Matthew Ayres2015 Rising Alumni

Matthew Ayres photo

Matthew Ayres has developed a well-earned reputation as an expert on homelessness and is a recognized leader in our community among practitioners and policy makers who are addressing this problem. Ayres is currently a planning analyst for Heading Home Hennepin – Hennepin County's 10-year plan to end homelessness. In his role he is responsible for identifying, developing, and maintaining high functioning collaborations among over 100 homeless-serving agencies as well as county staff and leadership. Matthew’s work on a coordinated assessment system has contributed to the most significant overhaul to date in the way that Hennepin County delivers services to people who are experiencing homelessness.


Principal Planning Analyst,
Hennepin County

CEHD Degree

M.S.W., Master of Social Work

What's your favorite memory from the University of Minnesota?

There were a number of wonderful times at the U during my graduate program, but I think the highlight was the first semester of my second year. I took four classes, and split my time between the Humphrey School and the School of Social Work. I was able to get schooled on social welfare and housing policy while simultaneously learning conflict resolution, interpersonal and empathic communication… A mix of skills that I still employ today.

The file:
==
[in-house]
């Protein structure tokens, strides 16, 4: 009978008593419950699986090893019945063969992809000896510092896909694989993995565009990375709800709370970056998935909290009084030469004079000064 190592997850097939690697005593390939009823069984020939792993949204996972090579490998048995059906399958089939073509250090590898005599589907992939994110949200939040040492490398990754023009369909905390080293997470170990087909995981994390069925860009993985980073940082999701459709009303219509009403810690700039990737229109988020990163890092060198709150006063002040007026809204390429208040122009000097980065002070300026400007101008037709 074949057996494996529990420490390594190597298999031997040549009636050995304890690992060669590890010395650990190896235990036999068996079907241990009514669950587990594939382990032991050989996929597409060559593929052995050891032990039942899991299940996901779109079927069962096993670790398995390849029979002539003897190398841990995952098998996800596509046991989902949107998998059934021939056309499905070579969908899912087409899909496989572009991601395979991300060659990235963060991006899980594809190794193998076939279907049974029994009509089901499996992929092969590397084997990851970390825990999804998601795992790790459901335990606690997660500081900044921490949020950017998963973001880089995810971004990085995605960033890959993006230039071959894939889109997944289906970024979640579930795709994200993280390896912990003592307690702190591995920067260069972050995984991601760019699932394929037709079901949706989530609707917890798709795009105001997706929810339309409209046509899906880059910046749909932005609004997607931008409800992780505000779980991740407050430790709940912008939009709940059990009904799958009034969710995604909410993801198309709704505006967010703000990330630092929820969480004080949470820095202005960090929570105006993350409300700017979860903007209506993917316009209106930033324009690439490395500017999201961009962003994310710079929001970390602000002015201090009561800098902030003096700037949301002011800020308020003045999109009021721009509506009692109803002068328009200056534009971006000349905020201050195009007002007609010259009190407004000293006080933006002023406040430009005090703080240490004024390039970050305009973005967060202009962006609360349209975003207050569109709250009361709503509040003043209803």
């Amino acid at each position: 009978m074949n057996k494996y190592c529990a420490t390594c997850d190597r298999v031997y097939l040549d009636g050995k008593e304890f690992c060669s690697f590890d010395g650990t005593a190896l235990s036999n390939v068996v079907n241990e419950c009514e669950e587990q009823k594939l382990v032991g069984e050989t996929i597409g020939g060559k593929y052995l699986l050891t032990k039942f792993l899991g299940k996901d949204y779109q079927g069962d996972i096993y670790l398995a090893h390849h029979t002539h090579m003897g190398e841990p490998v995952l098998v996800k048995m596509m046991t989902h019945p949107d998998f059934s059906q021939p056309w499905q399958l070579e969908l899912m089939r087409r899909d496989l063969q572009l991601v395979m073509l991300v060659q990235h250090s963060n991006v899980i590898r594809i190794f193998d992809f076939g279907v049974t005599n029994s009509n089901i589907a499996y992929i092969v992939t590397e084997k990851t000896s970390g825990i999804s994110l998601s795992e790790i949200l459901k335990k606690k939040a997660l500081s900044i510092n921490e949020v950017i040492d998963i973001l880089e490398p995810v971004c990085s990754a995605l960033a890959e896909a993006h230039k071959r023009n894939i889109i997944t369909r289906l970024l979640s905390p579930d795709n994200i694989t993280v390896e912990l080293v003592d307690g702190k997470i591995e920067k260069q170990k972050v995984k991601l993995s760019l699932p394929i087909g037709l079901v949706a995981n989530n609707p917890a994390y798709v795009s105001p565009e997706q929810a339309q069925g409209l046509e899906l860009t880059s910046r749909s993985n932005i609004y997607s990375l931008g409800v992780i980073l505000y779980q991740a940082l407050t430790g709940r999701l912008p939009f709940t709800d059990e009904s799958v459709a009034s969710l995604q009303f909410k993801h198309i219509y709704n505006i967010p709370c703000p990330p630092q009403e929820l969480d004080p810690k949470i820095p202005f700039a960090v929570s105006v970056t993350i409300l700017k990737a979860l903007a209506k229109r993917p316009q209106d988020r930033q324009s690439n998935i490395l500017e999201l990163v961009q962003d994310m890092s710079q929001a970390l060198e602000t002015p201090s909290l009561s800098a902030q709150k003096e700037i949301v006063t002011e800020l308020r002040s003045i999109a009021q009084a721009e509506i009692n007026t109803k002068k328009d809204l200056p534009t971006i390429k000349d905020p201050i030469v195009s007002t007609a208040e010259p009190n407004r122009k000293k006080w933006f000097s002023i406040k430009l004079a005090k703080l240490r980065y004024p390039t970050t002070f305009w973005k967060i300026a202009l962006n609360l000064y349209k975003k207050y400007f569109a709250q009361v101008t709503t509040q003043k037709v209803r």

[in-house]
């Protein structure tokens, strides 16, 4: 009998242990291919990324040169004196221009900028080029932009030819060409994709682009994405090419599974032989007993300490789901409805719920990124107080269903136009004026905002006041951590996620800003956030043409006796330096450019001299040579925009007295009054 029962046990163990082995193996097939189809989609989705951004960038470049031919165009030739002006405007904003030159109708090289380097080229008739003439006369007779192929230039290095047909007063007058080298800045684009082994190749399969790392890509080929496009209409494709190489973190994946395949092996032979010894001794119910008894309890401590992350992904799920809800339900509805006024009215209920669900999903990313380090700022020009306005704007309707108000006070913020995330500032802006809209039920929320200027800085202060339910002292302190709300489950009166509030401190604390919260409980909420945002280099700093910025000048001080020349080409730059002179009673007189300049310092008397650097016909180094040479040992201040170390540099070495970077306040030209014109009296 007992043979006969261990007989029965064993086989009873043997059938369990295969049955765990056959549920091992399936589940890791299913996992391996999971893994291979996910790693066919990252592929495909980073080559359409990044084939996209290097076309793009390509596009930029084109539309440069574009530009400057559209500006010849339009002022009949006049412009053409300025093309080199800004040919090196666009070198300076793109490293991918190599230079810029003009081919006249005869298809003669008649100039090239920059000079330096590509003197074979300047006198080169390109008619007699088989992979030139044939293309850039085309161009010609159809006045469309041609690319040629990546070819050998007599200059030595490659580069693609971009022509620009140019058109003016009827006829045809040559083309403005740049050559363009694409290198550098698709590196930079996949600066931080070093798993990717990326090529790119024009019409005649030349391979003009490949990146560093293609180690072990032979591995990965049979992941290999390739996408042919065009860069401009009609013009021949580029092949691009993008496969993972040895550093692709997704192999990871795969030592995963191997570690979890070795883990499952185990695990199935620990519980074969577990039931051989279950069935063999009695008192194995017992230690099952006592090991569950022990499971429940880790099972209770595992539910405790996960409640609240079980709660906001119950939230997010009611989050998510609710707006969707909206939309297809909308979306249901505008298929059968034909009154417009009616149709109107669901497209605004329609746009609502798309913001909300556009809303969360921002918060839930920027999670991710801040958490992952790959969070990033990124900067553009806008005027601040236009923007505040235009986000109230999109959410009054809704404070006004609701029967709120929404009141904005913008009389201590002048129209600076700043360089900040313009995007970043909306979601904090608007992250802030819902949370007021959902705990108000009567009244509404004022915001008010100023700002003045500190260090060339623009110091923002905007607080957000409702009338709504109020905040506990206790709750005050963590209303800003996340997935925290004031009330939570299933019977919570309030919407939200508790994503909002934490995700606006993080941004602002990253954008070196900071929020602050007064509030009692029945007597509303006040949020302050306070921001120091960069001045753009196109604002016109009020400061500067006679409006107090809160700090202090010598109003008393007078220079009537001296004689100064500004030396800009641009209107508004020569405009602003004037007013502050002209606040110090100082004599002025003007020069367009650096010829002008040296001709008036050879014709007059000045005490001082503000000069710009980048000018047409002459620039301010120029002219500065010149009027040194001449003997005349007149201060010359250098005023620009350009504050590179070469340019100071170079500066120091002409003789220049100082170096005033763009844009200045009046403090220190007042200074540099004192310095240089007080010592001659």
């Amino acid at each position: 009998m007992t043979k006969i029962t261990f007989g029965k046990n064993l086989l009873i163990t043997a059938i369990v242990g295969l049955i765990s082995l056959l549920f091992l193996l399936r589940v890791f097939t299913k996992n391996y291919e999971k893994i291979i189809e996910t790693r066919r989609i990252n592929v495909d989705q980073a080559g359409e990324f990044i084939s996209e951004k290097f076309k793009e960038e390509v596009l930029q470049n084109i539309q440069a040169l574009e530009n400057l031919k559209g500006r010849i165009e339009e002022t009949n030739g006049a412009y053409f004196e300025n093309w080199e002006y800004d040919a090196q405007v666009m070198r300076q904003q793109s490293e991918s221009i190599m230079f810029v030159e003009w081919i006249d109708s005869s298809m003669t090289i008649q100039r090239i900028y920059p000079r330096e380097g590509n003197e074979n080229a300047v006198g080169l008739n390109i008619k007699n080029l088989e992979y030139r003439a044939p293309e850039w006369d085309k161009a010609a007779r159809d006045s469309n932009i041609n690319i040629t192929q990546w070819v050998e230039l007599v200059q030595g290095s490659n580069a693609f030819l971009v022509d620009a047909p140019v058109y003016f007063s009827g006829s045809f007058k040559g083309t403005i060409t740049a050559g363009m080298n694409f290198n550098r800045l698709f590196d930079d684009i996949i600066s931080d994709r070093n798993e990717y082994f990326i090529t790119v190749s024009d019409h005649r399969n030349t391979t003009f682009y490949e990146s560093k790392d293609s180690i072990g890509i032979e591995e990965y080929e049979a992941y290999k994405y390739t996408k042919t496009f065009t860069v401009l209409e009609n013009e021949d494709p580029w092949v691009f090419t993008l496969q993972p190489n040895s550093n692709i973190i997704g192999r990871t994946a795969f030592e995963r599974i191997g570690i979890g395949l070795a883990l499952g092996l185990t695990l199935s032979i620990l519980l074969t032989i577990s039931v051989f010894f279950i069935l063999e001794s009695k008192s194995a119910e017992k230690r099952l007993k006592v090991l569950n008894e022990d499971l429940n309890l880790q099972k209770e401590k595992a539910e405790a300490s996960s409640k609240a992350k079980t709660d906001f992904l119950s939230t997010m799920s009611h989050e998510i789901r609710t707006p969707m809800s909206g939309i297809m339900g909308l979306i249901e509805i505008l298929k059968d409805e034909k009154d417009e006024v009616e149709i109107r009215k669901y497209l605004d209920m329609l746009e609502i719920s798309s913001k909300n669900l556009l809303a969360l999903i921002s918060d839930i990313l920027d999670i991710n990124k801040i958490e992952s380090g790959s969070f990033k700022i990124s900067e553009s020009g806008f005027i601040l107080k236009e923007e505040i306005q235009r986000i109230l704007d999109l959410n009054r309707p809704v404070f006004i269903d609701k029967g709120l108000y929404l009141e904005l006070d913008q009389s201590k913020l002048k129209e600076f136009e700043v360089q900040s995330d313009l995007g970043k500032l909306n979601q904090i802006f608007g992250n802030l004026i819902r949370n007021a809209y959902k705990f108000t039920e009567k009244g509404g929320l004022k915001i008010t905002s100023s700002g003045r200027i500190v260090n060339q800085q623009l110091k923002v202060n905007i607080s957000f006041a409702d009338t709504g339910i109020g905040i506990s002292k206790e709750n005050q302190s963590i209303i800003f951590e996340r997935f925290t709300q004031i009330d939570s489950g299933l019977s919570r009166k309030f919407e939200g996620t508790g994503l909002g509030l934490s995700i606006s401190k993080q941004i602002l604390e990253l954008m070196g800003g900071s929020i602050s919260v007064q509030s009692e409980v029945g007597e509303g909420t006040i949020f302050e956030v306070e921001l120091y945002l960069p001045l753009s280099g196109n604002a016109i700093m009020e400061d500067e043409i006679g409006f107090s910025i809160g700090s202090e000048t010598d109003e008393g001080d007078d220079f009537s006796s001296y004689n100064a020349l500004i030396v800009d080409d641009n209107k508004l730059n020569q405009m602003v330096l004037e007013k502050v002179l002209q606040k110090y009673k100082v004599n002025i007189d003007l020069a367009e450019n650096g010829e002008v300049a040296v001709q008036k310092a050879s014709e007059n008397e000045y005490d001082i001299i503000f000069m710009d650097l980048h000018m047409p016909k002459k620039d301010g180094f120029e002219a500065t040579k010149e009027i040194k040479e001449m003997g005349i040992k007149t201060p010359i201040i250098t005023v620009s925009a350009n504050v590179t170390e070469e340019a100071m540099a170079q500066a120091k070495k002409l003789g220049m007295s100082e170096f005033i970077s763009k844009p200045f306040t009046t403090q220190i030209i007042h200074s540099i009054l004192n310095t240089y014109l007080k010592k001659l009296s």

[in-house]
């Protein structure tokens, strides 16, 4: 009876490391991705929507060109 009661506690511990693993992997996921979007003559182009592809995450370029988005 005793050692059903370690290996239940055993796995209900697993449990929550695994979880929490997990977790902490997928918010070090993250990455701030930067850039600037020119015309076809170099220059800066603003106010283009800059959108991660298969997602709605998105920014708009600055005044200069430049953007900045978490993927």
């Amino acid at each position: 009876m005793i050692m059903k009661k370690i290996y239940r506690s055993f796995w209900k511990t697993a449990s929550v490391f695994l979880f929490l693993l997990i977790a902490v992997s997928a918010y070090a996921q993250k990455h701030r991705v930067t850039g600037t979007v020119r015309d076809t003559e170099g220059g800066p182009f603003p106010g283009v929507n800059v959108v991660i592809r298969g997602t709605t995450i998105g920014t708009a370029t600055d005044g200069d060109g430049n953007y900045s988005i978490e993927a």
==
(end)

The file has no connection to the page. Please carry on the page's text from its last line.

Outside of your job, how do you grow professionally?

I have been actively seeking out opportunities for development like certificate programs and other classes. I also have sought out mentoring and leadership opportunities at Hennepin County to learn from others not focusing on homelessness issues. I have also served on several boards in my South Minneapolis neighborhood.

Who has inspired you the most during your career?

I have had the pleasure of working with people from all over the non-profit and government sectors for the past eight years since graduating from the U of M. Of all the people I have worked closely with, it is the front line staff in shelters and outreach workers that inspire me to do my work. The late hours, the chaos, the disappointments and occasional successes, all for relatively terrible pay because they believe in the work they are doing and in the people they work with.

What professor(s) or course(s) were most influential during your time in the College of Education & Human Development (CEHD)?

Liz Lightfoot was incredibly influential in my degree program, and the skills I learned in her classes I still use on a daily basis. Intro to Community Organizing and Advocacy was one of the all time great classes I have ever had. Megan Morrissey's History of Social Work and Social Welfare was also hugely impactful in my development.

What gets you excited about work?

Homelessness issues are exhausting and frustrating. It is often a long slog for limited success, only to turn around and face a new set of barriers and struggles. Out of the chaos, however, comes the occasional big win, where even from a policy standpoint you can see that the work you have done led to someone finding stability in housing, and access to the services they need to maintain that stability. Being able to draw a line directly from the policy work that we are doing to someone finding housing is what has kept me excited and passionate about this work.

What's a "fun fact" about you?

I have had a bunch of interesting jobs. I was an adventure guide for canoeing, backpacking, rock climbing and dog sledding trips, as well as a caver for an archaeological project in northern Guatemala. I have also done carpentry and professional gardening work.